Frequently Asked Questions about the Academy
What are some of the benefits of dual-enrollment through the Academy?
Dual-enrollment can be used to accomplish many different goals. We encourage students to allow dual-enrollment to help them reach a level of academic excellence and college preparedness previously unavailable to them. We also know dual-enrollment can help students and families limit college debt by reducing the number of semesters or years students attend a traditional, four-year university. Further, dual-enrollment can allow students to advance their university studies beyond what most can achieve in four years.
The Benefits of Dual-Enrollment at HBU
- transferable college credit earned while still in high school
- unique two-semester courses designed specifically for the Academy
- a flexible yet rigorous curriculum founded on great works of Western civilization offering college credit in English, History, Philosophy, and more
- interdisciplinary curriculum that emphasizes holistic understanding of the past and present
- a decidedly Classical approach to learning using the Oxbridge model of education, which combines discussion-based learning with contextual lectures
- dedicated Christian faculty committed to the interdisciplinary curriculum
- intentionally small classes designed to promote scholarly discussion and foster relationships among students and faculty
- a community of friends and mentors built around mutual love of Christ and a life of learning
- the opportunity to enroll in select traditional university classes at HBU at the low Academy tuition rate (typically reserved for juniors and seniors and subject to dean’s approval)
- automatic acceptance into HBU’s Honors College upon admission to HBU, with Academy faculty recommendation
- cultivation of skills such as reading, writing, and critical thinking that transcend academic disciplines and are both applicable and necessary for all college major and career paths
What is distinctive about the Academy curriculum?
The Academy approach is straightforward, yet challenging. Each class is designed to immerse students in an essential era or theme in western history, literature, philosophy and culture through reading original texts that shaped the world. Our students are trained to learn directly from the text at hand, using class time to engage with their professor and classmates towards increased understanding of the subject.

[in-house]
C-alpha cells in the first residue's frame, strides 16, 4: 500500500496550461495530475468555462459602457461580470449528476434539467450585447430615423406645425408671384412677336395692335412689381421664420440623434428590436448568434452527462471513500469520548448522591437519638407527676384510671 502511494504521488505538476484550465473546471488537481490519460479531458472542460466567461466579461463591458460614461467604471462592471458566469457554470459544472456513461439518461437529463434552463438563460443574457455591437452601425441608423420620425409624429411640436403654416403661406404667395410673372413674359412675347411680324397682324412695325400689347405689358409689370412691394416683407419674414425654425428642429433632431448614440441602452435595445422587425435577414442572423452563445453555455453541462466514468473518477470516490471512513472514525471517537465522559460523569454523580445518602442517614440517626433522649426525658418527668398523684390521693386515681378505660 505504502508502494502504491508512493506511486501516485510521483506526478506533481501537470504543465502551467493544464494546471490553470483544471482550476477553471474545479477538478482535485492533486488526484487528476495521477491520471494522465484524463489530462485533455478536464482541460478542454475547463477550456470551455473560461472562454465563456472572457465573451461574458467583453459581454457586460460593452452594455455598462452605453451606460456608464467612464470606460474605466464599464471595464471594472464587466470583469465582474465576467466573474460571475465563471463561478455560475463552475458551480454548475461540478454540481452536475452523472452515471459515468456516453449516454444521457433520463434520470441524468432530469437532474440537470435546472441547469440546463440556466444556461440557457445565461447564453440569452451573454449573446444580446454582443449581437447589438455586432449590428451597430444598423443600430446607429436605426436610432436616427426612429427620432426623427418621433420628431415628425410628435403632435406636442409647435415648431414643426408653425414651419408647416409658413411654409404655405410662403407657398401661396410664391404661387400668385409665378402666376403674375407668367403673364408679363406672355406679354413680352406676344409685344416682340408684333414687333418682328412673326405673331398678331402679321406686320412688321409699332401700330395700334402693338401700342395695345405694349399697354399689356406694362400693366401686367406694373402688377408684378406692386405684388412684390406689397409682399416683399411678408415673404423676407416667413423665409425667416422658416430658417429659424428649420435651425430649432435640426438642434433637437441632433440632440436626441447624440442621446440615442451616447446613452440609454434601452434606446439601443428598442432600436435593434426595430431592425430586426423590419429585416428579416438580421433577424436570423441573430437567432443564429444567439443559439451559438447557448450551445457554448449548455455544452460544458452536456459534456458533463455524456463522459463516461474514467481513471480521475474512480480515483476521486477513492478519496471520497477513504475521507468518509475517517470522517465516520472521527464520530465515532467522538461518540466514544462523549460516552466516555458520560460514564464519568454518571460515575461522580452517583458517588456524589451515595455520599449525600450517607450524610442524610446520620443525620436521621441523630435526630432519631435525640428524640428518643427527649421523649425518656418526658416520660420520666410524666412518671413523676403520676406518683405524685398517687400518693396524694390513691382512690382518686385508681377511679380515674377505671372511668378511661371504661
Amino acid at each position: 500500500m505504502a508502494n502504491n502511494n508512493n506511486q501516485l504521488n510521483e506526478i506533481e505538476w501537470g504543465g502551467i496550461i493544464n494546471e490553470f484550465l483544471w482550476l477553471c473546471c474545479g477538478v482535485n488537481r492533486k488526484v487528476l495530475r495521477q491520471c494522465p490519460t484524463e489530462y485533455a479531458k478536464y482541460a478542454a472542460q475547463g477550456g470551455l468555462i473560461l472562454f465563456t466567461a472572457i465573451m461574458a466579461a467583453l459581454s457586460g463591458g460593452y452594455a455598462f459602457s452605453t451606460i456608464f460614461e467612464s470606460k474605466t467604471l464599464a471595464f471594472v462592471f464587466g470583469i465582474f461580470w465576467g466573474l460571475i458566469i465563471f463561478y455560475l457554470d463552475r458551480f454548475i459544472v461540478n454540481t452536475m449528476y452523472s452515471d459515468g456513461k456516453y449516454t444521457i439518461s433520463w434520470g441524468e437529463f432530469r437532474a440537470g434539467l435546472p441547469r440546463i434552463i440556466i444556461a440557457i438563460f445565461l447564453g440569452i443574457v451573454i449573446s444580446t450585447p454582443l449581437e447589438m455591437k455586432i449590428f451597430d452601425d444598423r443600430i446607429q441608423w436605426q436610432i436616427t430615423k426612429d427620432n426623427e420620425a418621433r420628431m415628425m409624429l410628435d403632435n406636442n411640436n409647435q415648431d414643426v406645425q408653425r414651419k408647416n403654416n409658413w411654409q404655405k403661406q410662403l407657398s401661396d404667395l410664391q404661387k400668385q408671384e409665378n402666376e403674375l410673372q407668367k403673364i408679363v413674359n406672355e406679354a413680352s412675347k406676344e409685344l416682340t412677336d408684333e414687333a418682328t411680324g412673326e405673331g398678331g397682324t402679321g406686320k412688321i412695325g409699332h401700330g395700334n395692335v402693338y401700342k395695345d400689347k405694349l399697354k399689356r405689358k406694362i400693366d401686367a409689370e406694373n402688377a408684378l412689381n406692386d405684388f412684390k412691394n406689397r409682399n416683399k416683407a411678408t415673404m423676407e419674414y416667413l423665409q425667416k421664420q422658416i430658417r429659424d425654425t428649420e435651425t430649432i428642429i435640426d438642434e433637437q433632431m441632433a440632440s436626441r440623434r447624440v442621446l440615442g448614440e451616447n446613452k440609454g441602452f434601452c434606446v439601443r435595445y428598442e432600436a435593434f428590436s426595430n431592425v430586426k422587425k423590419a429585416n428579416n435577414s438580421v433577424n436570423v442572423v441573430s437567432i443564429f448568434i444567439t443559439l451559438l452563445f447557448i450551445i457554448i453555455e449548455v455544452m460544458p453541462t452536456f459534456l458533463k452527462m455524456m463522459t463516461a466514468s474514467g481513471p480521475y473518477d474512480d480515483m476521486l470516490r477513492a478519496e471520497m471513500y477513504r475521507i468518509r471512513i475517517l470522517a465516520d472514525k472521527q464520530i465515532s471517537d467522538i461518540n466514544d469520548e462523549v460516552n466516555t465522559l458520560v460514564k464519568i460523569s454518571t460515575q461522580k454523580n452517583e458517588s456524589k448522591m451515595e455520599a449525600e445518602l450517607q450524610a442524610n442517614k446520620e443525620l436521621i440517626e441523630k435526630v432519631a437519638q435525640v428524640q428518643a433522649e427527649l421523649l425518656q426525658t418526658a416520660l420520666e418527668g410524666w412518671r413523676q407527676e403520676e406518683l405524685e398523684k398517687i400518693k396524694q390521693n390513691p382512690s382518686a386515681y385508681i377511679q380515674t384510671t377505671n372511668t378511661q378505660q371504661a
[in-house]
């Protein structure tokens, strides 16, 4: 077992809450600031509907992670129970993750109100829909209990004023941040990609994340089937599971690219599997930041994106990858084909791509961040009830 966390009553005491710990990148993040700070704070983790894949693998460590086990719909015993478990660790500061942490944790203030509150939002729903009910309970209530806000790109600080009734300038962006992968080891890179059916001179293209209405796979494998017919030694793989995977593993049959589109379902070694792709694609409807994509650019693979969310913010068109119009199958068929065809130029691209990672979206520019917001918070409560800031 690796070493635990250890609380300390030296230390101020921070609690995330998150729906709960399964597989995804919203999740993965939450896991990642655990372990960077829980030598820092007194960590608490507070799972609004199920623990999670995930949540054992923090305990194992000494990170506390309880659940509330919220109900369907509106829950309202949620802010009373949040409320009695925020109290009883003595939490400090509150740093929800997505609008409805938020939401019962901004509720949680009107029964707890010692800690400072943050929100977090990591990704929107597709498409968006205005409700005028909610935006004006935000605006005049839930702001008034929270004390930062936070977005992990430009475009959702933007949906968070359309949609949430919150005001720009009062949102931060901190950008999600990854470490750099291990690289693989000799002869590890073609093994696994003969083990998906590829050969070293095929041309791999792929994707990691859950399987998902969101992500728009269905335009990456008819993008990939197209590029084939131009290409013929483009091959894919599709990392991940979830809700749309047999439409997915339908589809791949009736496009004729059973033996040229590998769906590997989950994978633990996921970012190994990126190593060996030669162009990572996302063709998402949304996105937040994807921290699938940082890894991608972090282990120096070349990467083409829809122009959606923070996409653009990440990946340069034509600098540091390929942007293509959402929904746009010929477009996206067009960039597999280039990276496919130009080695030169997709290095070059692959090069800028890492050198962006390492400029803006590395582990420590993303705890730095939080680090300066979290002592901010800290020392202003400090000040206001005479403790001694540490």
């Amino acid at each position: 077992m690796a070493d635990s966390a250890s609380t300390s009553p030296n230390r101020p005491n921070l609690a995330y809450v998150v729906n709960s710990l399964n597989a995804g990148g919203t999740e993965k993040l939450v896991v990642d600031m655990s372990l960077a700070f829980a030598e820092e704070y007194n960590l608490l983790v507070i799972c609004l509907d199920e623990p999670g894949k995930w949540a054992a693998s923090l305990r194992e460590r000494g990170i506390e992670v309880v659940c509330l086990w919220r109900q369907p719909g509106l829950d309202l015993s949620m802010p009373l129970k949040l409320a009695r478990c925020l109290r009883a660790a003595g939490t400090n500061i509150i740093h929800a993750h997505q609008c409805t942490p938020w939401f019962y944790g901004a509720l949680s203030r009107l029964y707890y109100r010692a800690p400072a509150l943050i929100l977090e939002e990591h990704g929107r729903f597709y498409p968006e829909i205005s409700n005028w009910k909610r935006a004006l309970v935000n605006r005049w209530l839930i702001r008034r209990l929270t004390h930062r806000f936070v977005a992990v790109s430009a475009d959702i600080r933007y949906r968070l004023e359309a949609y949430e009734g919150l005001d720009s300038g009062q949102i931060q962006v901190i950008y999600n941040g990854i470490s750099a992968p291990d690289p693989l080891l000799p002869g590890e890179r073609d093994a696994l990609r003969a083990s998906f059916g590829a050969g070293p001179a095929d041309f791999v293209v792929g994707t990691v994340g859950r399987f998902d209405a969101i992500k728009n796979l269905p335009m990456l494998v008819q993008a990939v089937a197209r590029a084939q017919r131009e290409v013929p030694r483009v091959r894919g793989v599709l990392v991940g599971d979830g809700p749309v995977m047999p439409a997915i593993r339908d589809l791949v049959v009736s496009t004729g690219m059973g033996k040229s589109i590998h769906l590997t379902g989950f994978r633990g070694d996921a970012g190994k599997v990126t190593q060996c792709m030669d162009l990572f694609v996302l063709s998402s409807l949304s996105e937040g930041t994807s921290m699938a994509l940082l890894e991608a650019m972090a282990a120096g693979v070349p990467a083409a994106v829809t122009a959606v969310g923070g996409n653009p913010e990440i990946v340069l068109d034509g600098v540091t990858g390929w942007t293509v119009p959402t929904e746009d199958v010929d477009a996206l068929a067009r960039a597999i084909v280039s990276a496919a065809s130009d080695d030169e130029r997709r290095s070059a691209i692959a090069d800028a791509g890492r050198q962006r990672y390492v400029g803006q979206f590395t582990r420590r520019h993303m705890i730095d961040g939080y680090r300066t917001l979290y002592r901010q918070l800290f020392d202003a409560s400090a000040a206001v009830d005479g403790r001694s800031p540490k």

The Academy curriculum is written entirely by Academy faculty and consists of five essential teaching elements:
1.Reading: We read a robust, interdisciplinary selection of great works chronologically, in their entirety, and from a diverse set of cultures and disciplines. This approach is echoed throughout the subjects our students take.
2.Discussion: We devote the entirety of our class time in the Academy to discussing what we have read and taking seriously the ideas that we have encountered. It is particularly through discussion that our students become active, contributing members of their classrooms, earning their education and refining their beliefs. This is opposed to the passive approach to education wherein students are meant merely to receive information and try their best to remember it. In accordance with the Oxbridge model of education, professors or students may offer brief contextual lectures as an aid to discussion.
3.Writing: Students turn in regular reading reflections and prepare a single essay for each course each semester. Their work must argue for a strong position on a book or topic they have read or discussed. Whenever possible, professors return unsatisfactory work to students as incomplete, expecting the students to rework or rewrite the assignments until both professors and students are satisfied. Students receive extensive feedback on all written work.
4.Presentation and Defense: In each course, students create presentations, defend papers, conduct experiments, demonstrate proofs, and/or develop and display creative work in order to show their academic progress to the broader university community. Preparing and delivering presentations assists students in developing their public speaking skills and academic confidence.